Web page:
[SydPhil] [Philosophy at UWS seminar] 1 October - Fiona Jenkins: Imagining Vital Borders
Philosophy at uws.edu.au
Thu Sep 18 13:26:06 AEST 2014
Philosophy at UWS presents A Research Seminar with
Imagining Vital Borders
DATE/TIME: Wednesday, 1 October, 3.30pm-5.00pm
PLACE: University of Western Sydney, Bankstown Campus, Building 3, Room 3.G.27 [How to get to Bankstown Campus] http://www.uws.edu.au/campuses_structure/cas/campuses/bankstown
ABSTRACT: The idea of a border is inseparable from the imagery and narrative that maintains and adapts it to changing circumstances and demands. In one illustrative gesture of such border-constituting work, the Australian newspaper presented the coffin of an infant lost at sea as 'the defining image of the asylum-seeker debate in 2013', a claim it repeated many times, always relating the image to the 'policy failure' of which it served as the sign. The border conjured in this case functions as a kind of visual screen, blocking the relations we might otherwise be compelled to acknowledge as of common or national concern. At the same time it marks a mode of engagement with the desire 'illegal' others have - or are pictured as having - to attain the prize that is Australia, by casting this very desire as deathly and threatening.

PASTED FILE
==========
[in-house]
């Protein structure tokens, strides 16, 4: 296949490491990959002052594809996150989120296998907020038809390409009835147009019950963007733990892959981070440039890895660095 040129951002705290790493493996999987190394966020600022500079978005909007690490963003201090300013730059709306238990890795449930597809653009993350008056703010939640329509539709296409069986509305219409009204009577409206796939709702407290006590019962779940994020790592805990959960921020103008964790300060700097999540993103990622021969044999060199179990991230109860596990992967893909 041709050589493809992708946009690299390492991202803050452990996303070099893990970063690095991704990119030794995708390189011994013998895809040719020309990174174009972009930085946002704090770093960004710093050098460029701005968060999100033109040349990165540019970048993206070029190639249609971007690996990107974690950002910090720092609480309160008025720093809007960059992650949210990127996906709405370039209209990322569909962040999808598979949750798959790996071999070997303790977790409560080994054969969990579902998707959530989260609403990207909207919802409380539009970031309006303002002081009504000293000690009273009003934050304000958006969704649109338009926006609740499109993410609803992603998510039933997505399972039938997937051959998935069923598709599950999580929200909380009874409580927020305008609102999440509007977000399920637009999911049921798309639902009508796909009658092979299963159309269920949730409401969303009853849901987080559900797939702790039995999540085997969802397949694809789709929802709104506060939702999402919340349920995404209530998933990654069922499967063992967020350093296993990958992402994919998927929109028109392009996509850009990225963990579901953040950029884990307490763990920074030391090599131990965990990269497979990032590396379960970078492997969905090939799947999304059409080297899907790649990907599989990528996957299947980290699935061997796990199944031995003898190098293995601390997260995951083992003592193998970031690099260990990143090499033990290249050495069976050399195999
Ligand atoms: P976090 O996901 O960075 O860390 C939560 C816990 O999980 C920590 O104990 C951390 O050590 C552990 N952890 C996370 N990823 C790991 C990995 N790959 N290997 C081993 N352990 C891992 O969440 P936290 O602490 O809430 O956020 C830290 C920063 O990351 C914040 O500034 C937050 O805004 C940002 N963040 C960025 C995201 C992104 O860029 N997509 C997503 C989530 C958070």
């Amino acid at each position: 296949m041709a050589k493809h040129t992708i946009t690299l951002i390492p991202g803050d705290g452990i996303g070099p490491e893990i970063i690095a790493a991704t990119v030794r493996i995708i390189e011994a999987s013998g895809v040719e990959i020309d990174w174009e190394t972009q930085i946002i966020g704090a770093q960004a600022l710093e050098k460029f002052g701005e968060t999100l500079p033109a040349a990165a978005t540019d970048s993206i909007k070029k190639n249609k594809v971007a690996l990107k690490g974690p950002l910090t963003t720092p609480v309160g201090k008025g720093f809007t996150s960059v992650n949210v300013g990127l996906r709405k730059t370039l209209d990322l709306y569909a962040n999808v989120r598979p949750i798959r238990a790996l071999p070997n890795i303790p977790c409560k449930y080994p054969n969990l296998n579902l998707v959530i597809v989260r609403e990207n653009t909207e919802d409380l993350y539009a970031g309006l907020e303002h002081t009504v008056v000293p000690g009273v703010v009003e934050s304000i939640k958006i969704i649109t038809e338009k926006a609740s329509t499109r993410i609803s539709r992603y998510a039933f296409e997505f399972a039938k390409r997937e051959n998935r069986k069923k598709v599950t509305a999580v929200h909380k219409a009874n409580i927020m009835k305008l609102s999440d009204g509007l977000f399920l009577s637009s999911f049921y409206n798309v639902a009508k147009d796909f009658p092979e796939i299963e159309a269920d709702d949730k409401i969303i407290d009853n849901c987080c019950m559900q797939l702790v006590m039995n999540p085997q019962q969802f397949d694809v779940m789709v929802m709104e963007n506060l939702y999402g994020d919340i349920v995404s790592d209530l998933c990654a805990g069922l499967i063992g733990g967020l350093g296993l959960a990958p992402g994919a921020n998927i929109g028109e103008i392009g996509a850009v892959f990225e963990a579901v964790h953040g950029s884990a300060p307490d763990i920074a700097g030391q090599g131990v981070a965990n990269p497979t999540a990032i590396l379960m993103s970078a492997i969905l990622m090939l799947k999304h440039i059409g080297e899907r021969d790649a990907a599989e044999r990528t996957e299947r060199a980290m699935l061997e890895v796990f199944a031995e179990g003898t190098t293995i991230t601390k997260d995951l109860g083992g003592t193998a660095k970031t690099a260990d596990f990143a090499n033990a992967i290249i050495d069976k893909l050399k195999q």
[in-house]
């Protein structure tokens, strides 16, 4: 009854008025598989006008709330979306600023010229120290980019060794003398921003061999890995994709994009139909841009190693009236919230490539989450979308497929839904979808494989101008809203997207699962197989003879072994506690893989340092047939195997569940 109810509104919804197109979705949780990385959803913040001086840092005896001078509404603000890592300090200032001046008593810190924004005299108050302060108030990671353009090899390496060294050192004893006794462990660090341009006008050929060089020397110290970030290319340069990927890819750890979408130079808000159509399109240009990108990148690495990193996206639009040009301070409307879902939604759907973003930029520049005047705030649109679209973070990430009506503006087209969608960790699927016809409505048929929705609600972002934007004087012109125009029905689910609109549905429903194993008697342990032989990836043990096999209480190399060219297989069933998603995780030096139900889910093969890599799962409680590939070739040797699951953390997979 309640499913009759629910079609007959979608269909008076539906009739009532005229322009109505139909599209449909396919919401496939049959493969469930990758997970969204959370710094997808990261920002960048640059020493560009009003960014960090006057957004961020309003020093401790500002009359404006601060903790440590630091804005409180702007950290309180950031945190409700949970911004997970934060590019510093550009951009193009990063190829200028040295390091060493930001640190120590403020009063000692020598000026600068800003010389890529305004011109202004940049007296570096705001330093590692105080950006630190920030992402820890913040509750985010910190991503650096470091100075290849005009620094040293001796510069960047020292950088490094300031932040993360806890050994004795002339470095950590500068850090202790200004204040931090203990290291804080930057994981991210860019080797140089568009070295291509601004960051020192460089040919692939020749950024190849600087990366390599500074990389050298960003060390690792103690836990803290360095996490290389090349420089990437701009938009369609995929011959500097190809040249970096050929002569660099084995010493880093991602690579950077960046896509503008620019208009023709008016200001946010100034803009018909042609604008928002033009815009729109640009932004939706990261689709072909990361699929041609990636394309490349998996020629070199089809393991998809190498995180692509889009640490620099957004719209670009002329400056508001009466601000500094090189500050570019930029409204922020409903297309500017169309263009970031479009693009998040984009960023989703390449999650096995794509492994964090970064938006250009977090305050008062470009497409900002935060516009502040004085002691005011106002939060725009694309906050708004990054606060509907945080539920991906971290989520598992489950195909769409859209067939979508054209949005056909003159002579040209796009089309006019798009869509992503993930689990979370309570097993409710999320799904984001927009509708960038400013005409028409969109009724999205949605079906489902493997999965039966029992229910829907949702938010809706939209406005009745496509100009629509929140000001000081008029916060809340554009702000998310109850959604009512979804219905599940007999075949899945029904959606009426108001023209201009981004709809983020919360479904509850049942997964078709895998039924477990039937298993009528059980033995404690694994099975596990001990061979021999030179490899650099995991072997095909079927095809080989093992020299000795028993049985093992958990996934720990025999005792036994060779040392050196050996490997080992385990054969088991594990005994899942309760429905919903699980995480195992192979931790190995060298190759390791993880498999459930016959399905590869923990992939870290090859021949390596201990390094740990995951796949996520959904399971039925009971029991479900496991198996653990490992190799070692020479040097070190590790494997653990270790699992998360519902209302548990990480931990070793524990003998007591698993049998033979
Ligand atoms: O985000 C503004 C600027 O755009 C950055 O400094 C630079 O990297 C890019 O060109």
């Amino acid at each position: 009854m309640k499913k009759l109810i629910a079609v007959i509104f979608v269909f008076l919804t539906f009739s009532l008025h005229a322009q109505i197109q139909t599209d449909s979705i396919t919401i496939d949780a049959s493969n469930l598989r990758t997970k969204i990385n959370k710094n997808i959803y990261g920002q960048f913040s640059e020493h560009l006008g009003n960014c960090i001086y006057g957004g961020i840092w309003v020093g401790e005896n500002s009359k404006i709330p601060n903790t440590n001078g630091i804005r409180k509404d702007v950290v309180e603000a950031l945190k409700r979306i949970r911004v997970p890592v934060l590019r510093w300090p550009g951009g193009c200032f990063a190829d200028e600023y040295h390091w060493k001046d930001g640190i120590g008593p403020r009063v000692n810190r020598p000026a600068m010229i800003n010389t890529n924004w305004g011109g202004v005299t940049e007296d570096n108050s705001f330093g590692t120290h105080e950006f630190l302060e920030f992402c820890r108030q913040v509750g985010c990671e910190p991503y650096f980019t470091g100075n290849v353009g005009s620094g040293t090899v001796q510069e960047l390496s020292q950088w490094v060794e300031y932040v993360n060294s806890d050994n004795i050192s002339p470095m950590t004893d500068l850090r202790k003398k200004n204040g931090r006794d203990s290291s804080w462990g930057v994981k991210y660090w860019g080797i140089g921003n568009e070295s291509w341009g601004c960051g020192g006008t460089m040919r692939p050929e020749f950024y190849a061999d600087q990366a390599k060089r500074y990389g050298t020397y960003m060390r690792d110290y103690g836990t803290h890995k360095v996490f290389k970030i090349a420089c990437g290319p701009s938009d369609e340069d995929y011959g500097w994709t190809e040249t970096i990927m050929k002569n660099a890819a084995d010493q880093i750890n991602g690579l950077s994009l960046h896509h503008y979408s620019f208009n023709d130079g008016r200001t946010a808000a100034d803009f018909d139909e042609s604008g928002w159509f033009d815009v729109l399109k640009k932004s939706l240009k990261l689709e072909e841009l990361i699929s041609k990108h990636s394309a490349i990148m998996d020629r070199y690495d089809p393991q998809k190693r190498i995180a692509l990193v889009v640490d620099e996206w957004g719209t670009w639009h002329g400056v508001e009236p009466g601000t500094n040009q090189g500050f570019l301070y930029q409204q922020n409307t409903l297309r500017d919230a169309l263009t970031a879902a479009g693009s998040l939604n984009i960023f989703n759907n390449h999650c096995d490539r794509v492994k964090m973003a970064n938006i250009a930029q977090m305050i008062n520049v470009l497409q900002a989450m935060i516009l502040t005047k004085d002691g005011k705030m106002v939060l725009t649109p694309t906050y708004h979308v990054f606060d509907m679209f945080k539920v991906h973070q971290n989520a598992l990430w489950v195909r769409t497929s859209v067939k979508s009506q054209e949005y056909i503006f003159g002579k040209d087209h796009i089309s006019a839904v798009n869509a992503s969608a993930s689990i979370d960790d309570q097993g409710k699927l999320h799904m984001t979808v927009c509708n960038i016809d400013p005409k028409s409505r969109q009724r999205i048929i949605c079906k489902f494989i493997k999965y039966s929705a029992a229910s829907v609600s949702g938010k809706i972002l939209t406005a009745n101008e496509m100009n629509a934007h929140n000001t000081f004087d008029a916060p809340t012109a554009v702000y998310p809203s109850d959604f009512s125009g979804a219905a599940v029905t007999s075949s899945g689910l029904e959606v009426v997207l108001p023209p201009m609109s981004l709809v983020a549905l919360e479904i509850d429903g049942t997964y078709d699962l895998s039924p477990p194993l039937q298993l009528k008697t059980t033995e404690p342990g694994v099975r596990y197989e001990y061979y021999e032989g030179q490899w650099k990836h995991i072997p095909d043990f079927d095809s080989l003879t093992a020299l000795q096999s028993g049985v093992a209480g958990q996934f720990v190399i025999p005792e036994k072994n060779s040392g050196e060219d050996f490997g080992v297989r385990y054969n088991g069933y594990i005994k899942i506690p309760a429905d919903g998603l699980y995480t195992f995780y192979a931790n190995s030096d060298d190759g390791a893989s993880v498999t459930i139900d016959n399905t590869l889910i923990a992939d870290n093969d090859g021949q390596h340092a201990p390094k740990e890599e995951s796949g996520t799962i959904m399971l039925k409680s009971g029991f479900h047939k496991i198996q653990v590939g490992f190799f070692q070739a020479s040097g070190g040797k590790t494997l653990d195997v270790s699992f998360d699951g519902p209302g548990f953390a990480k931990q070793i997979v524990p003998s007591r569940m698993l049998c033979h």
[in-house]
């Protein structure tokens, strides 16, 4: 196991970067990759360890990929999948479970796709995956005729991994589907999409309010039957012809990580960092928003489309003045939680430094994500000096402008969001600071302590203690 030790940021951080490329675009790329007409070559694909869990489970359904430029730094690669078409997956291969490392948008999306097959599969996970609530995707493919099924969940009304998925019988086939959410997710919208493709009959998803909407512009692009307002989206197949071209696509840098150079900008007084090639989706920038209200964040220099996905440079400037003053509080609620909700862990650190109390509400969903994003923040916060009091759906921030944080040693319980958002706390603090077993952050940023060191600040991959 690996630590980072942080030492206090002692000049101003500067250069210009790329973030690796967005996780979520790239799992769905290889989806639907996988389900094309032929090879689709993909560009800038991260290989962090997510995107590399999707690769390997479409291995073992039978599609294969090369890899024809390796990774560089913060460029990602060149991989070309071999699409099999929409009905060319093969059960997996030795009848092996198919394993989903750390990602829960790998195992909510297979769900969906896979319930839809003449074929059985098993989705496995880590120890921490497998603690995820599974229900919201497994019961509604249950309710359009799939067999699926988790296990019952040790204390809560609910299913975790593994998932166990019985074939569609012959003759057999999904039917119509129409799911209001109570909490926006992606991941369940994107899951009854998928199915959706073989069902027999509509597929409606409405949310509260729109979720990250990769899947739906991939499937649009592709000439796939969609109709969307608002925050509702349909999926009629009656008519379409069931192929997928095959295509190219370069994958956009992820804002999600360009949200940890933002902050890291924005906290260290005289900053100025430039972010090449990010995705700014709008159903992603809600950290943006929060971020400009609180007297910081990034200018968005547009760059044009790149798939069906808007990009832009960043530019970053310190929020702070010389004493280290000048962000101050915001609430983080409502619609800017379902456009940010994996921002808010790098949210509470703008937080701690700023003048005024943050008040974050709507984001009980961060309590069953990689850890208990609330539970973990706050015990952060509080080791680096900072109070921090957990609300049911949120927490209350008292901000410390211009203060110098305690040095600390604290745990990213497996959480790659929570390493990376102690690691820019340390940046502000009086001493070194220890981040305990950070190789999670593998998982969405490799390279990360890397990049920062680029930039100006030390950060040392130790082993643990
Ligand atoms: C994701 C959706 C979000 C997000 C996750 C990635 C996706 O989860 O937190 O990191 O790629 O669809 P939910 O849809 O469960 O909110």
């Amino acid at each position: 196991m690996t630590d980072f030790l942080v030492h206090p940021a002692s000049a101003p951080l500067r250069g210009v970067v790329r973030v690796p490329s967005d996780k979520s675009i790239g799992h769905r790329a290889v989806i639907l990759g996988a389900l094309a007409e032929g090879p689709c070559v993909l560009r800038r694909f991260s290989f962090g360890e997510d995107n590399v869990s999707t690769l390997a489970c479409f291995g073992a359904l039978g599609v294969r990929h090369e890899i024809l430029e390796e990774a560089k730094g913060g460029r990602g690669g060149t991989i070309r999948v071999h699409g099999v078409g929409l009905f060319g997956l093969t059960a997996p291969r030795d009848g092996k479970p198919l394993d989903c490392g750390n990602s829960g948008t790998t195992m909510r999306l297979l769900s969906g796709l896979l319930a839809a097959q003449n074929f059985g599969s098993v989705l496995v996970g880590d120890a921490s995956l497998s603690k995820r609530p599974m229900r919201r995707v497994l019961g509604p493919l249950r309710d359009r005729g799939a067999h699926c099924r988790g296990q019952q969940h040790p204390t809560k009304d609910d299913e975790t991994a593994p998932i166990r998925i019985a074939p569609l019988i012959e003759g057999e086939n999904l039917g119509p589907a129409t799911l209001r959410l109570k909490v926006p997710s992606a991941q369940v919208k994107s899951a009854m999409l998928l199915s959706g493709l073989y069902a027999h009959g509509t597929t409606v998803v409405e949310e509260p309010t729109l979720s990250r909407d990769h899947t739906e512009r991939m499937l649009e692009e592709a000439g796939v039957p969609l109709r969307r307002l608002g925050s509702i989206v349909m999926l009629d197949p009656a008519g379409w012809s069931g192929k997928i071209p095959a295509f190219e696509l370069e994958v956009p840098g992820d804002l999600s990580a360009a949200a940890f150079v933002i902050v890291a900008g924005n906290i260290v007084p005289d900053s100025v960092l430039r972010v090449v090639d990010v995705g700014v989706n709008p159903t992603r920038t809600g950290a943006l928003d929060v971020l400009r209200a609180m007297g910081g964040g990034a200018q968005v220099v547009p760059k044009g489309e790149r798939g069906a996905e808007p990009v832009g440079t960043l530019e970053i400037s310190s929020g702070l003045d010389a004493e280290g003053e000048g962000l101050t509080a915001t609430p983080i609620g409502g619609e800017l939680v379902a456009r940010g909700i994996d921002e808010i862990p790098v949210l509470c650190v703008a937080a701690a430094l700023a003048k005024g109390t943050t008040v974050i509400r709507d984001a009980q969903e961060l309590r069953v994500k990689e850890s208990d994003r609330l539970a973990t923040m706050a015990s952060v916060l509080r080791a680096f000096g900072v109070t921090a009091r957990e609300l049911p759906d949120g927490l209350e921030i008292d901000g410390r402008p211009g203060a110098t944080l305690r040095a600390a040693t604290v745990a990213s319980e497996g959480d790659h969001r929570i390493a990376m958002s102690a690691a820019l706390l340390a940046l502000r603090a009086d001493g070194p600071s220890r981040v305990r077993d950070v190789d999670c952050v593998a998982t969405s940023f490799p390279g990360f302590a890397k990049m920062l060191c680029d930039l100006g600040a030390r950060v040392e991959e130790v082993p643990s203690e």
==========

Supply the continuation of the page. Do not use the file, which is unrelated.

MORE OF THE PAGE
As is the case here, the national border of wealthy nations is most often constituted as containing and protecting the imagined terms of a stable prosperity, an idealised state of national being that is in turn mapped onto the legal status of the citizen. In this space, however, borders must in fact regularly change places as relations of desire and possession are together negotiated, policed, confirmed or undermined. Reading Casablanca (1942) and Welcome (2009) as two films exploring just that territory, the first in the context of WWII, the second in the context of the 'open borders' of the EU, I examine how the figure of the people-smuggler appears in these films as a morally complex character who moves through zones of extra-legality made prominent in the visual and narrative organisation of these films. The articulation of desire in these two films permits the asylum-seeker to be a lover and idealist, one who revitalises the political terms on which borders might be negotiated by exposing the intimate relationships of the protagonists to the extra-legal dimensions of romance, divorce, and infidelity.
A certain extra-legality is inevitable in the context of flows of people, and in the condition of a border, as a place of transit, a place of change from one status to another. Throughout the paper, I am interested in how disturbances to the constituting imagination of the 'border' might correspond with the capacity to re-generate the vitality of an exposed, desirous and thus unstable national citizenry.
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